With 45 million Americans said to have at least one tattoo—and of that number, 32 percent say they're addicted—the question is why. "Addiction is psychosomatic," says Kirby Farrell, PhD, a professor at the University of Massachusetts at Amherst, who has written frequently about the topic. "How you think about yourself affects your body. If you imagine that tattoos can change people's perception of you, you can believe that a new image on your skin will impress others, boost your self-esteem, and eliminate the need for more needlework." At the same time, that new ink may not be enough. "In searching for more images, you may be going around in circles, depressed or angry at yourself and not seeing a new, happier face in the mirror. That can feel—and trap you—like an abused substance." These are the questions to ask before getting a tattoo.
If you're perpetually in need of retail therapy, take note. Turns out there are as many reasons to becoming addicted to shopping as there are shopping addicts, says April Lane Benson, PhD, author To Buy or Not to Buy: Why We Overshop and How to Stop. "Some of the motivators include wanting to feel better about yourself or to feel more secure," she says. "Shopping can also be a way to soothe oneself, to feel more in control or to fill an internal void." How do you know if you're an addict? "You can be pretty sure you are if shopping is your equal opportunity all-purpose mood changer, if you've tried to stop and have been unable to, if you're hiding purchases or bills, and/or if you're lying about this to yourself and to others," Benson says.
Your shopping addiction, especially if it's mostly online, could be connected to a smartphone habit you just can't quit. Find out the 21 signs you're addicted to your phone.
Exercise addiction is well-established in the scientific literature and usually means that your day isn't complete unless you've gotten in a run, hit the gym, or hopped on a bike. "Exercise addicts tend to feel that exercise is the most important thing in their life," says Rachel Straub, an exercise physiologist in San Diego. "They also use exercise as a coping strategy to control emotions." How you know you're an exercise fanatic: "To check in with yourself, consider if you have to continually increase exercising to feel satisfied or if you experience irritability or depression when you suddenly reduce the exercise you're getting," Straub adds. These are the signs you're exercising too much.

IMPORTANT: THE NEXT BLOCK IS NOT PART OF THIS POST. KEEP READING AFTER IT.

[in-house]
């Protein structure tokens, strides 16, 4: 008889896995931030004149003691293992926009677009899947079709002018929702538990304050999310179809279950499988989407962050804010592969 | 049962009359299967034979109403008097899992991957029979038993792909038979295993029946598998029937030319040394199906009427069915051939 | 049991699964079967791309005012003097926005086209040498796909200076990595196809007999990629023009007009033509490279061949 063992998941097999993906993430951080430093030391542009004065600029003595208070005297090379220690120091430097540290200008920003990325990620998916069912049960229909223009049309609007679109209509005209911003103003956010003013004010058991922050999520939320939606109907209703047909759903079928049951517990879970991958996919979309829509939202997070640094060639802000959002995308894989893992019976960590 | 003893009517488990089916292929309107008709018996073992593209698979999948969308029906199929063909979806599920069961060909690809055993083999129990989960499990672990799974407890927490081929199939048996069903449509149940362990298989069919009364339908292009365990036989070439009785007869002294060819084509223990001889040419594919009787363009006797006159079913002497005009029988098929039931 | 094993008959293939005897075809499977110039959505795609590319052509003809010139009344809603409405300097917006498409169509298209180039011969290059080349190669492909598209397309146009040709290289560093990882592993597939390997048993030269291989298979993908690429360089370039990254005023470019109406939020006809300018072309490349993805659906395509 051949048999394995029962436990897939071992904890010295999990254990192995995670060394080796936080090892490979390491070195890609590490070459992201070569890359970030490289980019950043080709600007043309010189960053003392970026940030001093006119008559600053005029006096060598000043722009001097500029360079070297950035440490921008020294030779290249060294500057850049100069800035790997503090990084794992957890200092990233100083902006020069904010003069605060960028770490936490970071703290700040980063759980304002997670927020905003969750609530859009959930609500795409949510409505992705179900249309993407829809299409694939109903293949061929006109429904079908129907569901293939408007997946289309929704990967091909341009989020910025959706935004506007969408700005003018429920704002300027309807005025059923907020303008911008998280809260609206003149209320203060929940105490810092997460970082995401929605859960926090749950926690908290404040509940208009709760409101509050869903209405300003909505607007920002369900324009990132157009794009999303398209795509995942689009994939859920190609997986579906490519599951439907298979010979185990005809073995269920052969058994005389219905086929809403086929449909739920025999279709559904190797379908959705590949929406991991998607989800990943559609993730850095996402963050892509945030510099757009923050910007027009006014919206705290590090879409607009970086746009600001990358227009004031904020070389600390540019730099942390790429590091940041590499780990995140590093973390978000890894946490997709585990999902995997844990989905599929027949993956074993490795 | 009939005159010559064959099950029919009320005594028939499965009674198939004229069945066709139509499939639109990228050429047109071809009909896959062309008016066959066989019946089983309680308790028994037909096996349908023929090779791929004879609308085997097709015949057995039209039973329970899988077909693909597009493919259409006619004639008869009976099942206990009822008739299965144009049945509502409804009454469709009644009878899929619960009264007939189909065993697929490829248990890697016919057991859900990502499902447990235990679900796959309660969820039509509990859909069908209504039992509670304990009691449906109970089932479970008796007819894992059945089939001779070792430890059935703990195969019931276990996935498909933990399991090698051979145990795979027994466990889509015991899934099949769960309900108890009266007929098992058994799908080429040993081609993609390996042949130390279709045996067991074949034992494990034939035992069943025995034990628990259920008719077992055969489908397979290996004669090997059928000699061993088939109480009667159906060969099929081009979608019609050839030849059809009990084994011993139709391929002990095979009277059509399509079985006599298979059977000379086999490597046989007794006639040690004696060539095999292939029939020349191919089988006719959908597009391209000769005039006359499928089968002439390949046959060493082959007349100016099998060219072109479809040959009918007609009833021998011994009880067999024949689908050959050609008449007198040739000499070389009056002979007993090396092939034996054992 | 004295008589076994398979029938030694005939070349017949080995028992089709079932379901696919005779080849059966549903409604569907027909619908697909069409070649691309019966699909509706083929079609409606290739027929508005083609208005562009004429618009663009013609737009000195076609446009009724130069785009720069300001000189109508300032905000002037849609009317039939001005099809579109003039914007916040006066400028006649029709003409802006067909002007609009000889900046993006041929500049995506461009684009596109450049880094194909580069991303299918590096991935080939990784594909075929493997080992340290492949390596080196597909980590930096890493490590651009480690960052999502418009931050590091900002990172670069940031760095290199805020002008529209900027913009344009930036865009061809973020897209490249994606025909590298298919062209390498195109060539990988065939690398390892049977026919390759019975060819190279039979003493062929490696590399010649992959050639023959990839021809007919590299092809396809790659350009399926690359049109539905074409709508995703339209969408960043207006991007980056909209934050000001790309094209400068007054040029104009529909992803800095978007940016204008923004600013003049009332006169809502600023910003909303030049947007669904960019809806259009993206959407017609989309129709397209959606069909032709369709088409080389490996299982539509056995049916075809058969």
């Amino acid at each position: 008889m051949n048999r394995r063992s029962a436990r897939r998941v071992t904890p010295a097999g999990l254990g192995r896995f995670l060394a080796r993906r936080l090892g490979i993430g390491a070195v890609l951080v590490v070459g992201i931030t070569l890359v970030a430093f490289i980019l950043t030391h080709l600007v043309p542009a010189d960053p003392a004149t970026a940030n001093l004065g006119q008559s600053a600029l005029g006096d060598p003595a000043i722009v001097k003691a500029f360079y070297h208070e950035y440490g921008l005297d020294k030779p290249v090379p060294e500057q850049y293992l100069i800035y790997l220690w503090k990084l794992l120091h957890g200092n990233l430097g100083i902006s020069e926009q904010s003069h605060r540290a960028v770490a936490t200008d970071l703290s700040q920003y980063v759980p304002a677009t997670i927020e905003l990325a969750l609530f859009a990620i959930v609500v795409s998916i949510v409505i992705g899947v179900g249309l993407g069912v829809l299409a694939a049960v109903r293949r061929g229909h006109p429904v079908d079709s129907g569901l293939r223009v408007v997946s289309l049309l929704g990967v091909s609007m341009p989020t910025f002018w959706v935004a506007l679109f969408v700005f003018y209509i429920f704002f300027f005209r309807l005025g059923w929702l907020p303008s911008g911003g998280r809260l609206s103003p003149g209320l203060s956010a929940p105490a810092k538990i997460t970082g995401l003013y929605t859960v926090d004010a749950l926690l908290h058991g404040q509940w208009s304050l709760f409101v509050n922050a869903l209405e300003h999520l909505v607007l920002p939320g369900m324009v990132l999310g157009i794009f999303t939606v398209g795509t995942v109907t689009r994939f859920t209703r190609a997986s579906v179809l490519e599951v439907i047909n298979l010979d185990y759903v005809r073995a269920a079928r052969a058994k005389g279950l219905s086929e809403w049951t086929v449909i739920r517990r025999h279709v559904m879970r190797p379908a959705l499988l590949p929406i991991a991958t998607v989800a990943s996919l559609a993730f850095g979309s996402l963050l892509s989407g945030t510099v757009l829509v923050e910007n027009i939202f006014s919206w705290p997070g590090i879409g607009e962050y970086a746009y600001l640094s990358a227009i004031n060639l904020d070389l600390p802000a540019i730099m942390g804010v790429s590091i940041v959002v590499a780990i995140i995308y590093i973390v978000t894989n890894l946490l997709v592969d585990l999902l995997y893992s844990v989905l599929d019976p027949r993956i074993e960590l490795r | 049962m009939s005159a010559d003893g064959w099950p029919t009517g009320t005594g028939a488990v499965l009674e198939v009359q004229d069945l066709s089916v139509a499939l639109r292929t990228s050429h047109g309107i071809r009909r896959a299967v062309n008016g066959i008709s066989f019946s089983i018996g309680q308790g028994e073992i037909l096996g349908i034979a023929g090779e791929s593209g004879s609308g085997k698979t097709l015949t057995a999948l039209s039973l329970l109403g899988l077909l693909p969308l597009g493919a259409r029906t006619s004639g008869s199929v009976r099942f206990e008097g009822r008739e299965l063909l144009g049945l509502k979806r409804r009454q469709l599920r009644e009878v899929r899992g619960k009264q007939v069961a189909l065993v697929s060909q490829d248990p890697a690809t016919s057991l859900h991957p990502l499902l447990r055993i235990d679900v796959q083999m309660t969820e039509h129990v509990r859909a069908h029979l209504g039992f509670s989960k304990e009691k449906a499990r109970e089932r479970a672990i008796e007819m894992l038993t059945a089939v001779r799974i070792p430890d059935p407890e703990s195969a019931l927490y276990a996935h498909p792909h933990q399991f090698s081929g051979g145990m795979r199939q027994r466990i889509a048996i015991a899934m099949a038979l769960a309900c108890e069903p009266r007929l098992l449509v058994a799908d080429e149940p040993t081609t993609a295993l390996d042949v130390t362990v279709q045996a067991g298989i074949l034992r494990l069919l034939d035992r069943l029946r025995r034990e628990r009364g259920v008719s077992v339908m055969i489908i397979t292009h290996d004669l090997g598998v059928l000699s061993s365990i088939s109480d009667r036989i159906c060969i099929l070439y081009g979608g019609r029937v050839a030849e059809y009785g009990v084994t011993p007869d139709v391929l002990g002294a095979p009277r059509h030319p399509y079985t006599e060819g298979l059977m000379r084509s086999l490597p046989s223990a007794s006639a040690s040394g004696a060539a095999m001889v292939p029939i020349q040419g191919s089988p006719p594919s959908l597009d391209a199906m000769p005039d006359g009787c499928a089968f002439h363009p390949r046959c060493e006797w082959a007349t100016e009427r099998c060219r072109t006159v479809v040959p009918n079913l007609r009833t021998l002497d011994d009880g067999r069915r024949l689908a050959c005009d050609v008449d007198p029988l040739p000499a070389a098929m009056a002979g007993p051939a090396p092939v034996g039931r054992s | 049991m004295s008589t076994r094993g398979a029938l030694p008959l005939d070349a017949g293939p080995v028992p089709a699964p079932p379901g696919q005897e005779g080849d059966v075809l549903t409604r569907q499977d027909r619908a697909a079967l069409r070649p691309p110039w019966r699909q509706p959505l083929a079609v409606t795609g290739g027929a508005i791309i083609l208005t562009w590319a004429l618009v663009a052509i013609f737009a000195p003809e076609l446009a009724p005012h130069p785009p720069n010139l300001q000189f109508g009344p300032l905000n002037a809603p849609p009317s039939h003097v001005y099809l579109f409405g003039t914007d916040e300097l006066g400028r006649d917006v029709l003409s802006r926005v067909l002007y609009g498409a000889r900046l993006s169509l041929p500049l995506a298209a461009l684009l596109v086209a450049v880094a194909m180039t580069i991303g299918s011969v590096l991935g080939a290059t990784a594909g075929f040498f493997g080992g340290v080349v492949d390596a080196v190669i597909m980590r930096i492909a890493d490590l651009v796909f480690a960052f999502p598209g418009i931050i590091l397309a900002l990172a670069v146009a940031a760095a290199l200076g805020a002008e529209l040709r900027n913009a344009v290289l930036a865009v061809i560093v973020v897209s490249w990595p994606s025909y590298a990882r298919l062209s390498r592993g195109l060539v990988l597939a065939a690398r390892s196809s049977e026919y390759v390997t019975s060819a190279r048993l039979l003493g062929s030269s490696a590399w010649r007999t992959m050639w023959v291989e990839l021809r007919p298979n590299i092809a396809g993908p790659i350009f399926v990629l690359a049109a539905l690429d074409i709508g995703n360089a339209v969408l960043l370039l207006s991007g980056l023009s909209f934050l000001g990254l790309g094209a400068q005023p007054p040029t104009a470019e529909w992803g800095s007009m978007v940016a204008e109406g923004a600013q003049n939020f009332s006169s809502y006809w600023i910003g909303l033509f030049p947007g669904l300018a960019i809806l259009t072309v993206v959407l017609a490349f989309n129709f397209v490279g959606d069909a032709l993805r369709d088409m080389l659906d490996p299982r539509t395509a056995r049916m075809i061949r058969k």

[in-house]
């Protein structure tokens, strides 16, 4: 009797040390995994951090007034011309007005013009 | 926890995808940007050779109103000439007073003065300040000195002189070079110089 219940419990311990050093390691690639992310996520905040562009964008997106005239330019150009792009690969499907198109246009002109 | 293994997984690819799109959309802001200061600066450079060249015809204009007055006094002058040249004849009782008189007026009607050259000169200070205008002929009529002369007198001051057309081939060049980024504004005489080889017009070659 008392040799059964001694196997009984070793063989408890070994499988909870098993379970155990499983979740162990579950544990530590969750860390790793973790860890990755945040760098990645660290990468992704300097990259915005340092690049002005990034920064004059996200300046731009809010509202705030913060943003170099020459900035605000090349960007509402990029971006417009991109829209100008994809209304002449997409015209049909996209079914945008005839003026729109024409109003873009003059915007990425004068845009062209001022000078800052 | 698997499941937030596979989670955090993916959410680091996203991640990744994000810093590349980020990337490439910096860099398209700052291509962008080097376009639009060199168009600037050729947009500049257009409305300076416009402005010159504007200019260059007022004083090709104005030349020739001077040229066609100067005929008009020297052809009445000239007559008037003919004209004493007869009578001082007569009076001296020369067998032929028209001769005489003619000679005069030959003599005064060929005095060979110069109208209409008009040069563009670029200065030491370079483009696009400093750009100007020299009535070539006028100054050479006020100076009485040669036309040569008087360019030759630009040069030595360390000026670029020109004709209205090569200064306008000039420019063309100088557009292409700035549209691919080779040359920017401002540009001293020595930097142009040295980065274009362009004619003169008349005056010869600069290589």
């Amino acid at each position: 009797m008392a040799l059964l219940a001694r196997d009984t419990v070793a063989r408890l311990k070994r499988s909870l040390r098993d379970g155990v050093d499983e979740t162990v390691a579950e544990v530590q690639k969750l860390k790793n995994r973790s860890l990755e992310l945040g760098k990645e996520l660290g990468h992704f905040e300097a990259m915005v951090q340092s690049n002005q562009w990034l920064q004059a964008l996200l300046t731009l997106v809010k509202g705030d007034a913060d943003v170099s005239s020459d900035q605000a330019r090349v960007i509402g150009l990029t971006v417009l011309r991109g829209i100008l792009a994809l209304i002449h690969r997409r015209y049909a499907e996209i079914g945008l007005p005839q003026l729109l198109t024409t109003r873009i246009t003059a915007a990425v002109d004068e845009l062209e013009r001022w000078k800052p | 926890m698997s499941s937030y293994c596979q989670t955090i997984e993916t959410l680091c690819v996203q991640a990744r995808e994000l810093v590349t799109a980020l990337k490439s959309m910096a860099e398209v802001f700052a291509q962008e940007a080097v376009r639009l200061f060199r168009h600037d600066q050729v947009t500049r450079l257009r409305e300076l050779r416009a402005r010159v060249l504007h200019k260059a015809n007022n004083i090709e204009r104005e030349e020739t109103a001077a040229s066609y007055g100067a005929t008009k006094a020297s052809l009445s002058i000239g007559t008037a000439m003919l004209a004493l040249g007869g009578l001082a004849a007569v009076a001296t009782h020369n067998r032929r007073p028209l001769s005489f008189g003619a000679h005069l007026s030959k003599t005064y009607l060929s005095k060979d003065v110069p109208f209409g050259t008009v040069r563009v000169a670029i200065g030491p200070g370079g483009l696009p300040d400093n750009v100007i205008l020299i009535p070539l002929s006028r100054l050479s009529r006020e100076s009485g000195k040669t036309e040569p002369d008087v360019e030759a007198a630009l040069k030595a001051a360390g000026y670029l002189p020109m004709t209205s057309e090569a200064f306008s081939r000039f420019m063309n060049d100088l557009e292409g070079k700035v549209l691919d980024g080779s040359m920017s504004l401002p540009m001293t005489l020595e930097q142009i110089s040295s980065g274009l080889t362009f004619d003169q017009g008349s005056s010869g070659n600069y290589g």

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Tanning addiction is very common, particularly among young men and women between the ages of 18 and 30. In fact, a recent study conducted by the Georgetown University Medical Center concluded that 1 in 5 young white women who have used a tanning bed in the last year showed signs of dependence, says Deborah S. Sarnoff, MD, president of The Skin Cancer Foundation. Just how bad is tanning? More than 419,000 cases of skin cancer in the U.S. each year are linked to indoor tanning. How do you know if you're addicted? "There are a few telling signs," Dr. Sarnoff says. "UV light has been shown to trigger a release of endorphins, the feel-good hormone," she says. "You might find yourself craving that feeling of happiness. If you find you're going to the tanning salon more often or staying in the tanning bed longer, that could be a sign of dependence."
If it's as easy to find a date as it is to swipe left or right, it's easy to see how online dating could be very addictive. "People are addicted to online dating because so many of us have deep-rooted fantasies of finding Mr. or Ms. right who will change, rescue, or drastically improve our lives," says Isabel James, a matchmaker, relationship coach and the founder of Elite Dating Managers, a site on which many clients report checking for potential matches—and hoping to experience the excitement of finding a new love—over 20 times a day. "We like to believe one person can do this, and the media has lead us to believe so as well. Being in love can be one of the greatest things in life and dating app addictions trail this desire." Just make sure to avoid these online dating scams.